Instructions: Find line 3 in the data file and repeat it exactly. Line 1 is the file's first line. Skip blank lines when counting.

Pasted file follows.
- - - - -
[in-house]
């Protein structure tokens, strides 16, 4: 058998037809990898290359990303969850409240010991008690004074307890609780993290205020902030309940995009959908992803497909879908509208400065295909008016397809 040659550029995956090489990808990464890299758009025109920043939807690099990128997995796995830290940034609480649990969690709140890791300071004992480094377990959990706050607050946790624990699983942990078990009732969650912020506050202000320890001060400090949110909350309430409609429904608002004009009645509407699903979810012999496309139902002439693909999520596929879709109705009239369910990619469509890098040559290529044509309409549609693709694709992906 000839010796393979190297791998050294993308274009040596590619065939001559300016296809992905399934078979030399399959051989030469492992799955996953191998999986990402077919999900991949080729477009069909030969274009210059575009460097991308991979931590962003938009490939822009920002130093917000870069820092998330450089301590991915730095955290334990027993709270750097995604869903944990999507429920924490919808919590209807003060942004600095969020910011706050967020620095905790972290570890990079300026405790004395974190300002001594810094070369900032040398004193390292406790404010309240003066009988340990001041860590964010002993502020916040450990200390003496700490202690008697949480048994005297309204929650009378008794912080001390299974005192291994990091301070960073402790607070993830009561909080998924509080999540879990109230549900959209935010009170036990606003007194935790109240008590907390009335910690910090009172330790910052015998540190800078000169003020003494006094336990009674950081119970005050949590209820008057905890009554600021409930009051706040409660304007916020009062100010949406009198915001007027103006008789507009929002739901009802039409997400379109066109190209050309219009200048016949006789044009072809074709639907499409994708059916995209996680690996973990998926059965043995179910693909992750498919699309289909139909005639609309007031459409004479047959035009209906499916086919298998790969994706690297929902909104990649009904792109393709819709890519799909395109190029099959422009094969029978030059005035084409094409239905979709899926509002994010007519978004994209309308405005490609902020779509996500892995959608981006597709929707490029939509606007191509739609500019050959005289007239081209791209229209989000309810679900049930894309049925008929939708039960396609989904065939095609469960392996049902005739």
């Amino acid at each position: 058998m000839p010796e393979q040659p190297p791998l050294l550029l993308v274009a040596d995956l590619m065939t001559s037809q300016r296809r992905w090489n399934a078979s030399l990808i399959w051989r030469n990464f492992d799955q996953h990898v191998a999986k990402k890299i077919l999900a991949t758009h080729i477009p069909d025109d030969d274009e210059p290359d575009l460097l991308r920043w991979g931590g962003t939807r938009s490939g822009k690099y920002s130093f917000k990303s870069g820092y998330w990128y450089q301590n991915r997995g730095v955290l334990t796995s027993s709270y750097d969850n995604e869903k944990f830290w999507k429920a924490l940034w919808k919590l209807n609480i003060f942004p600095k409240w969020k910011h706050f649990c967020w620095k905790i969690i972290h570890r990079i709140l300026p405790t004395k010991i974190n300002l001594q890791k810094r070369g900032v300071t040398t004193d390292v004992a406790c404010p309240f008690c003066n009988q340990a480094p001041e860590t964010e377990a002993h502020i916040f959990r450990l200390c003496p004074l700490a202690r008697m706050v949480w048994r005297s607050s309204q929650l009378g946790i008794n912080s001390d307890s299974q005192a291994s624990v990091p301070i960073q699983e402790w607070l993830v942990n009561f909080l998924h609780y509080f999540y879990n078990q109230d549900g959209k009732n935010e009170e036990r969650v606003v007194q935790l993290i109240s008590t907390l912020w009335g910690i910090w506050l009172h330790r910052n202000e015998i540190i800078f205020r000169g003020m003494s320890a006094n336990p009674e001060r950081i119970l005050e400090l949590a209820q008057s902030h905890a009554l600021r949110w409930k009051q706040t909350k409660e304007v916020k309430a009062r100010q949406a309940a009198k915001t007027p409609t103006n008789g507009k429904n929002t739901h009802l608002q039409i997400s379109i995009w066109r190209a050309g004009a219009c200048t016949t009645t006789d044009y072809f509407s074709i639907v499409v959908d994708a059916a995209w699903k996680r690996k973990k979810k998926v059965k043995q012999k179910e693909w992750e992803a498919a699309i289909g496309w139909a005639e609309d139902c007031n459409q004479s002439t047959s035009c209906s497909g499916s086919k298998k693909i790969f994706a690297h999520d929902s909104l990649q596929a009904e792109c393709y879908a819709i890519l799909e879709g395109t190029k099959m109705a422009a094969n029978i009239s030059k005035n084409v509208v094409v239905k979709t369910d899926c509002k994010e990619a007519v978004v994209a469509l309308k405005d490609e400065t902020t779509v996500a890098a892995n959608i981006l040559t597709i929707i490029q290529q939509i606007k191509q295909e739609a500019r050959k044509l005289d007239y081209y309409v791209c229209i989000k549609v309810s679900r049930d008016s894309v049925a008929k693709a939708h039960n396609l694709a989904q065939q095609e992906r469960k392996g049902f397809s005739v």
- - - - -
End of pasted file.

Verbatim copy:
């Amino acid at each position: 058998m000839p010796e393979q040659p190297p791998l050294l550029l993308v274009a040596d995956l590619m065939t001559s037809q300016r296809r992905w090489n399934a078979s030399l990808i399959w051989r030469n990464f492992d799955q996953h990898v191998a999986k990402k890299i077919l999900a991949t758009h080729i477009p069909d025109d030969d274009e210059p290359d575009l460097l991308r920043w991979g931590g962003t939807r938009s490939g822009k690099y920002s130093f917000k990303s870069g820092y998330w990128y450089q301590n991915r997995g730095v955290l334990t796995s027993s709270y750097d969850n995604e869903k944990f830290w999507k429920a924490l940034w919808k919590l209807n609480i003060f942004p600095k409240w969020k910011h706050f649990c967020w620095k905790i969690i972290h570890r990079i709140l300026p405790t004395k010991i974190n300002l001594q890791k810094r070369g900032v300071t040398t004193d390292v004992a406790c404010p309240f008690c003066n009988q340990a480094p001041e860590t964010e377990a002993h502020i916040f959990r450990l200390c003496p004074l700490a202690r008697m706050v949480w048994r005297s607050s309204q929650l009378g946790i008794n912080s001390d307890s299974q005192a291994s624990v990091p301070i960073q699983e402790w607070l993830v942990n009561f909080l998924h609780y509080f999540y879990n078990q109230d549900g959209k009732n935010e009170e036990r969650v606003v007194q935790l993290i109240s008590t907390l912020w009335g910690i910090w506050l009172h330790r910052n202000e015998i540190i800078f205020r000169g003020m003494s320890a006094n336990p009674e001060r950081i119970l005050e400090l949590a209820q008057s902030h905890a009554l600021r949110w409930k009051q706040t909350k409660e304007v916020k309430a009062r100010q949406a309940a009198k915001t007027p409609t103006n008789g507009k429904n929002t739901h009802l608002q039409i997400s379109i995009w066109r190209a050309g004009a219009c200048t016949t009645t006789d044009y072809f509407s074709i639907v499409v959908d994708a059916a995209w699903k996680r690996k973990k979810k998926v059965k043995q012999k179910e693909w992750e992803a498919a699309i289909g496309w139909a005639e609309d139902c007031n459409q004479s002439t047959s035009c209906s497909g499916s086919k298998k693909i790969f994706a690297h999520d929902s909104l990649q596929a009904e792109c393709y879908a819709i890519l799909e879709g395109t190029k099959m109705a422009a094969n029978i009239s030059k005035n084409v509208v094409v239905k979709t369910d899926c509002k994010e990619a007519v978004v994209a469509l309308k405005d490609e400065t902020t779509v996500a890098a892995n959608i981006l040559t597709i929707i490029q290529q939509i606007k191509q295909e739609a500019r050959k044509l005289d007239y081209y309409v791209c229209i989000k549609v309810s679900r049930d008016s894309v049925a008929k693709a939708h039960n396609l694709a989904q065939q095609e992906r469960k392996g049902f397809s005739v």